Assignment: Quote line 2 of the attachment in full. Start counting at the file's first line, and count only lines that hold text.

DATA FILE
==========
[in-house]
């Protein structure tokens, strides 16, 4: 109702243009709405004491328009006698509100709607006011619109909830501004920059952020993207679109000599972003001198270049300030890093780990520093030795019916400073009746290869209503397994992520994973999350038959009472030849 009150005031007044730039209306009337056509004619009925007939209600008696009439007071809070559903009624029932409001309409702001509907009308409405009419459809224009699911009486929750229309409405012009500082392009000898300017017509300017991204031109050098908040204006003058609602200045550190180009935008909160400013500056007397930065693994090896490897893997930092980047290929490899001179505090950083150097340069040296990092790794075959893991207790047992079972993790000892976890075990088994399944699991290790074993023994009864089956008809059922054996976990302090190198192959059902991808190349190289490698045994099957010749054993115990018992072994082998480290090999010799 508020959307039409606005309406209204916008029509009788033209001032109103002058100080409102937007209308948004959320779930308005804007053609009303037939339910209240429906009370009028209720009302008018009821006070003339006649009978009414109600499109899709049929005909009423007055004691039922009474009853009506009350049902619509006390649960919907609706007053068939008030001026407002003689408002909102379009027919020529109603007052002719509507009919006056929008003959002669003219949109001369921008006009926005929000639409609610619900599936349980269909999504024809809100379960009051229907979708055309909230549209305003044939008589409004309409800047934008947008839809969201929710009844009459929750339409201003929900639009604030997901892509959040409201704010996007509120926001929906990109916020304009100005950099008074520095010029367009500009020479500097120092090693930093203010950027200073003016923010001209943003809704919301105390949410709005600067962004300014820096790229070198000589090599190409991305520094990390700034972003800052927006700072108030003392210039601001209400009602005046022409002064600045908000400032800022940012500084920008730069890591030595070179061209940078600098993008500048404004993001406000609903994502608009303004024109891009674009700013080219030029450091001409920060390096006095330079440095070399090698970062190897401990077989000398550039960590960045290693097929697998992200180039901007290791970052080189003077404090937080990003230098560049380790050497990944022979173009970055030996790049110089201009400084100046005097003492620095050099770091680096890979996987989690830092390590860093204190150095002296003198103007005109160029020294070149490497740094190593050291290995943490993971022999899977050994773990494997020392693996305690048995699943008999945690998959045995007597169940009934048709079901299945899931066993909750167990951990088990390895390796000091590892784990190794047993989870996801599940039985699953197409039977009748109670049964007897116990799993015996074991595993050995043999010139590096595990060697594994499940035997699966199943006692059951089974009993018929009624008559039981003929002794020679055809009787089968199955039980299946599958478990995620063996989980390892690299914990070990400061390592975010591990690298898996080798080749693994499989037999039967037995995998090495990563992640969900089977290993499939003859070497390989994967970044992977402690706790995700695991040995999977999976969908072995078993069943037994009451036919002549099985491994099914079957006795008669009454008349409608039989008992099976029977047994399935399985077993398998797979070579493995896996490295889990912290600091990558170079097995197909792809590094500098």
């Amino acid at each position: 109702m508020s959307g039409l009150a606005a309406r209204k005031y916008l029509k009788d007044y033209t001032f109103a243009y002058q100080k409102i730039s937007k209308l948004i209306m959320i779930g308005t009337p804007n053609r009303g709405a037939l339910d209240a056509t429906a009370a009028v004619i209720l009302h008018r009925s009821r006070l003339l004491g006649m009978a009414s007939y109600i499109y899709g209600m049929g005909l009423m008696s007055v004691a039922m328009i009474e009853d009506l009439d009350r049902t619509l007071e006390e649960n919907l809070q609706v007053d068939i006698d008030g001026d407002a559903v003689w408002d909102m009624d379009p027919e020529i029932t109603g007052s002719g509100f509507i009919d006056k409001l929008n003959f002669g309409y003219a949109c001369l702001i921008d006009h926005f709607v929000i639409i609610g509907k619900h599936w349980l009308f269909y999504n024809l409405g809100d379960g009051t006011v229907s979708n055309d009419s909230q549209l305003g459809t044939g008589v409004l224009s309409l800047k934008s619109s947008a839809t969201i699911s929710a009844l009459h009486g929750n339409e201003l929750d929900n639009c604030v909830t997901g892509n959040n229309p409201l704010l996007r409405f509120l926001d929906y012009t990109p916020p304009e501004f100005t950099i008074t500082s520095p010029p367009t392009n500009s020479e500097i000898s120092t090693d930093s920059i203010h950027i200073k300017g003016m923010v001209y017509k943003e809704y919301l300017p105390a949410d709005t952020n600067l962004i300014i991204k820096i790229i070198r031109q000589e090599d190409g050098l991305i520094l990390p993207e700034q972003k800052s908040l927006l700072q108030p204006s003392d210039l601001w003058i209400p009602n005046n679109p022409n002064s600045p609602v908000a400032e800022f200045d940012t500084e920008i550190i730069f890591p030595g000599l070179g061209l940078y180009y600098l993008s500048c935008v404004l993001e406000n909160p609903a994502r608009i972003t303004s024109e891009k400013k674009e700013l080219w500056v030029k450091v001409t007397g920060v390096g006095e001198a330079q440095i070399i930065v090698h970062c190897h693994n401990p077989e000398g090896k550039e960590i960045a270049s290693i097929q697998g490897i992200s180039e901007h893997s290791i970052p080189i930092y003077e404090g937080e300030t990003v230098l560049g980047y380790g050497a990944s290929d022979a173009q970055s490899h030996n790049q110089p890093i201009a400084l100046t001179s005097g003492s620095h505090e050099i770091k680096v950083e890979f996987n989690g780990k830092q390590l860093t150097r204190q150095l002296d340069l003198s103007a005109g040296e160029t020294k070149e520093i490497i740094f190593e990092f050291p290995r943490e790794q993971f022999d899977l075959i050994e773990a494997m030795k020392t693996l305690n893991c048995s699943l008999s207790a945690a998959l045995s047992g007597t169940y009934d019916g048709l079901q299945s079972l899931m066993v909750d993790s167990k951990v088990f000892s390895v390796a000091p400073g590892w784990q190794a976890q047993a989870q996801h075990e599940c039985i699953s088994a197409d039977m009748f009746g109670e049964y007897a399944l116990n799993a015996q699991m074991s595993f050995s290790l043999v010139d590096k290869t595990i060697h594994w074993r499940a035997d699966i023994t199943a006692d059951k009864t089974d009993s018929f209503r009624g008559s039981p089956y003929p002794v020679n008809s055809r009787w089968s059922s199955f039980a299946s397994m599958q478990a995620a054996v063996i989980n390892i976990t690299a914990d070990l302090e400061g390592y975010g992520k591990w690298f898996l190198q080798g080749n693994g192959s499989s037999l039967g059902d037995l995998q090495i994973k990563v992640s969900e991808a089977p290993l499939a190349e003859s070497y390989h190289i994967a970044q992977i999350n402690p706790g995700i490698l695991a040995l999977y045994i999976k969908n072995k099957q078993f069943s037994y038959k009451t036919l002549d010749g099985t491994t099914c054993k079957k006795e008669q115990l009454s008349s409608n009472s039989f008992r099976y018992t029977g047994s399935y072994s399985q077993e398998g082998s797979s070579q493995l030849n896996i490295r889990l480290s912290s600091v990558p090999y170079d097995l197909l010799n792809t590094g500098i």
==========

């Protein structure tokens, strides 16, 4: 109702243009709405004491328009006698509100709607006011619109909830501004920059952020993207679109000599972003001198270049300030890093780990520093030795019916400073009746290869209503397994992520994973999350038959009472030849 009150005031007044730039209306009337056509004619009925007939209600008696009439007071809070559903009624029932409001309409702001509907009308409405009419459809224009699911009486929750229309409405012009500082392009000898300017017509300017991204031109050098908040204006003058609602200045550190180009935008909160400013500056007397930065693994090896490897893997930092980047290929490899001179505090950083150097340069040296990092790794075959893991207790047992079972993790000892976890075990088994399944699991290790074993023994009864089956008809059922054996976990302090190198192959059902991808190349190289490698045994099957010749054993115990018992072994082998480290090999010799 508020959307039409606005309406209204916008029509009788033209001032109103002058100080409102937007209308948004959320779930308005804007053609009303037939339910209240429906009370009028209720009302008018009821006070003339006649009978009414109600499109899709049929005909009423007055004691039922009474009853009506009350049902619509006390649960919907609706007053068939008030001026407002003689408002909102379009027919020529109603007052002719509507009919006056929008003959002669003219949109001369921008006009926005929000639409609610619900599936349980269909999504024809809100379960009051229907979708055309909230549209305003044939008589409004309409800047934008947008839809969201929710009844009459929750339409201003929900639009604030997901892509959040409201704010996007509120926001929906990109916020304009100005950099008074520095010029367009500009020479500097120092090693930093203010950027200073003016923010001209943003809704919301105390949410709005600067962004300014820096790229070198000589090599190409991305520094990390700034972003800052927006700072108030003392210039601001209400009602005046022409002064600045908000400032800022940012500084920008730069890591030595070179061209940078600098993008500048404004993001406000609903994502608009303004024109891009674009700013080219030029450091001409920060390096006095330079440095070399090698970062190897401990077989000398550039960590960045290693097929697998992200180039901007290791970052080189003077404090937080990003230098560049380790050497990944022979173009970055030996790049110089201009400084100046005097003492620095050099770091680096890979996987989690830092390590860093204190150095002296003198103007005109160029020294070149490497740094190593050291290995943490993971022999899977050994773990494997020392693996305690048995699943008999945690998959045995007597169940009934048709079901299945899931066993909750167990951990088990390895390796000091590892784990190794047993989870996801599940039985699953197409039977009748109670049964007897116990799993015996074991595993050995043999010139590096595990060697594994499940035997699966199943006692059951089974009993018929009624008559039981003929002794020679055809009787089968199955039980299946599958478990995620063996989980390892690299914990070990400061390592975010591990690298898996080798080749693994499989037999039967037995995998090495990563992640969900089977290993499939003859070497390989994967970044992977402690706790995700695991040995999977999976969908072995078993069943037994009451036919002549099985491994099914079957006795008669009454008349409608039989008992099976029977047994399935399985077993398998797979070579493995896996490295889990912290600091990558170079097995197909792809590094500098």